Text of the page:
The Road To Repurposed Parking Structures Starts In Car-Centric Cities Like Los Angeles
La La Land’s infamous car culture and bottleneck traffic might soon be replaced by car-sharing and autonomous driving.
Automobile ownership in the U.S. will hit its peak in 2020, according to a report from the Rocky Mountain Institute. City residents also are more likely to abandon private vehicles in favor of improved transit options.
The shift in how Americans get around will do more than impact the automobile industry. It will reshape cities that have for decades built infrastructure designed to encourage car ownership.
The U.S. established minimum parking requirements in the 1950s, mandating off-street parking spaces in zoning and building codes. City governments began to require developers to build large spaces adjacent to their buildings reserved for parking. Apple’s new campus in Cupertino, California, was ordered by the city to incorporate 11,000 parking spots into a new facility that had originally promoted the conversion of these empty lots into green spaces.
Determining how many spots are needed for each building is part government legislation, part pseudoscience, UCLA urban planning professor Donald Shoup said in a Vox video. There is a set number of parking spots needed for every building-specific metric. For a hospital, the ratio would be 1.8 parking spaces per bed. For a golf course, three spots per hole.
The required space for human drivers to pull into a parking space also factors into the overall square footage. The average parking spot requires 330 SF. Adding additional spaces will quickly push the size of the lot well over the footprint of the building.
Enact these requirements for each commercial building and properties will quickly spread farther apart, requiring a car to travel between destinations.
Los Angeles is a case study for how proliferation of parking fuels urban sprawl. LA County covers 4,700 square miles and 88 incorporated cities. Parking covers 14% of that area. As the cities continue to grapple with an affordable housing crisis and a lack of construction space, parking lots waste potential development space.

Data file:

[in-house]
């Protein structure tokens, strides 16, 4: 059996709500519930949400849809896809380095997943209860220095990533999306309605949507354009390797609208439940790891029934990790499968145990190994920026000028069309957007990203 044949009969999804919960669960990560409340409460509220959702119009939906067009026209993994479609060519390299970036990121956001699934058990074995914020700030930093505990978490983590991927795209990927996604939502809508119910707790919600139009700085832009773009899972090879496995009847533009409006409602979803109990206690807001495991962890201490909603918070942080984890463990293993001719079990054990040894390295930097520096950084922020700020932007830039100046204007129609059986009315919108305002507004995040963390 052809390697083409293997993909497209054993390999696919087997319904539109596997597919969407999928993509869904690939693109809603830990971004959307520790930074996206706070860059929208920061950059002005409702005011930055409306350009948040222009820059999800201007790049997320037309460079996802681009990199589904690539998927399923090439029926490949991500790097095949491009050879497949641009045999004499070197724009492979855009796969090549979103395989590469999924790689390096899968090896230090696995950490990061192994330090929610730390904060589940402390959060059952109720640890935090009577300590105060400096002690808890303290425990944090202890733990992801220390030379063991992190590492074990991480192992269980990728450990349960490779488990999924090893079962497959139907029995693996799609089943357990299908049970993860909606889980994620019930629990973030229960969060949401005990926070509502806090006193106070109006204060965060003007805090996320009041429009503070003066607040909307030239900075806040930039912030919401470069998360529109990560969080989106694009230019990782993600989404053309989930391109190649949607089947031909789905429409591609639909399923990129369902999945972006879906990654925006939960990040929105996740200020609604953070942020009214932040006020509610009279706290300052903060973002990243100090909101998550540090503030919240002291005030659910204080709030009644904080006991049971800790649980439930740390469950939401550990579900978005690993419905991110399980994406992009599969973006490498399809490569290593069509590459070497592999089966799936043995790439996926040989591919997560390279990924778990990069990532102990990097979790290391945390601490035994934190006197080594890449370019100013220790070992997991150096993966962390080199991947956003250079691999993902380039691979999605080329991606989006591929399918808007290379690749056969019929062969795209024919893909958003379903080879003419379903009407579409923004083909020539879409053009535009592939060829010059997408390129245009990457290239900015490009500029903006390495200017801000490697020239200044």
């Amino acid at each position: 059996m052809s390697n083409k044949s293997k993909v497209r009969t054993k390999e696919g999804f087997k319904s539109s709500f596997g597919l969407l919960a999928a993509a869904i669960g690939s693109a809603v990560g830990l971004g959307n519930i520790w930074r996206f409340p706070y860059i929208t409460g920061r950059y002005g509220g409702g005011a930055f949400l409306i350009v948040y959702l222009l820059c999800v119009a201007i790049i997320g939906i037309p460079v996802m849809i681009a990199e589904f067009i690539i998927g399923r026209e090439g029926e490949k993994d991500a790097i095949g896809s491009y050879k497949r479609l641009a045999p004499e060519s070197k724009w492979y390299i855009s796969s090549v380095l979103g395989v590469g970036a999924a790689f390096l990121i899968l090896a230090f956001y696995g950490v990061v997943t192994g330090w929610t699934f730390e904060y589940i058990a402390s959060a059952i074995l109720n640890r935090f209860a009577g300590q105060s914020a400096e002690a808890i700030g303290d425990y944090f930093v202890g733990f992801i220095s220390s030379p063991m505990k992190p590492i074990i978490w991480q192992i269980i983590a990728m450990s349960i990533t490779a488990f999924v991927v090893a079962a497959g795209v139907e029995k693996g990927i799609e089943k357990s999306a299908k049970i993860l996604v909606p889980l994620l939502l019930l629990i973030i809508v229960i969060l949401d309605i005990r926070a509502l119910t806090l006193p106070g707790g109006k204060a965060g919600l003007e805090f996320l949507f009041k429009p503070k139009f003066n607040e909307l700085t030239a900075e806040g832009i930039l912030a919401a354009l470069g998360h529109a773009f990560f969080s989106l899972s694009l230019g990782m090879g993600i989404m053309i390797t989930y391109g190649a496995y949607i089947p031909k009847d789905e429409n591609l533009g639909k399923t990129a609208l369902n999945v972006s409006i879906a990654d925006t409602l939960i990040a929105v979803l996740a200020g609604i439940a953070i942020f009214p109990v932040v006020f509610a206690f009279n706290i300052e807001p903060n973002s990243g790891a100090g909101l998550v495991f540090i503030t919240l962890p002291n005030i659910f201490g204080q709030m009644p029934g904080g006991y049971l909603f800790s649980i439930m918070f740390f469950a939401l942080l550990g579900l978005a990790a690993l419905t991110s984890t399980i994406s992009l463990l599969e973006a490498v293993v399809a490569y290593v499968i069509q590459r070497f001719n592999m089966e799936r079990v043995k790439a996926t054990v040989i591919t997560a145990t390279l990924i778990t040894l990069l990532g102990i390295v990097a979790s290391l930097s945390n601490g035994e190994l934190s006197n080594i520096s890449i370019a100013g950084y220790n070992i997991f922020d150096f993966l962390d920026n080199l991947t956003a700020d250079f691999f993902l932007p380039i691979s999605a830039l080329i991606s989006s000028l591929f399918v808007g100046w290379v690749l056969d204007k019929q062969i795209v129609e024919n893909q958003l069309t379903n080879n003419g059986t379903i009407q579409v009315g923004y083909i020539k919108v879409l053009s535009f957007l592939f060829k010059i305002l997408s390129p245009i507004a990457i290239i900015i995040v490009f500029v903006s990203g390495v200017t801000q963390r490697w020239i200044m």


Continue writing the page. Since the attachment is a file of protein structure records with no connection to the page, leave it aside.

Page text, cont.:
There are over 12,000 parking lots and structures within a 20-mile radius of Downtown LA, according to Reonomy’s database. Many of the structures are concentrated in the denser downtown area and are not associated with residential development.
Plentiful parking contradicts the City of Los Angeles’ $120B plan to overhaul its transit system. In walkable areas that should encourage using trains, bicycles and buses, the prevalence of parking spaces keeps residents in their cars and the roads congested.
Parking lots and structures are a wasted economic opportunity. A prime, downtown 76,700 SF parking structure at 843 South Broadway, for instance, has a total assessed value of over $7.5M. Under LA zoning code C5, the parking structure is zoned for commercial use that allows for retail or apartments.
Architecture firm Gensler and developer AvalonBay Communities are looking into the future of one parking garage in the Los Angeles Arts District. The garage will feature level floors instead of ramps so developers can later repurpose the space for shops, a gym and a theater. Ceiling heights are planned to reach 13 feet to accommodate future offices and the exterior of the building is consistent across its floors for the future addition of windows.
While the current building will have lined stalls at street level and two floors underground to store nearly 1,000 cars, Gensler and AvalonBay are ready for a future where rentable cars will be roaming the city 24/7.
Parking lots cover 30% of America’s cities, collectively the size of West Virginia. For CRE, it is an opportunity for new initiatives in mixed-use development and to transform urban centers into walkable social hubs of the future.
Brokers can rely on Reonomy’s library of public and private partnership property information to focus on potential parking structures worth adapting into mixed-use or multifamily projects. Users can access tax information, ownership history, zoning codes and comps that help determine what can best replace the empty lots once car-sharing and automated vehicles transform how Americans get around.
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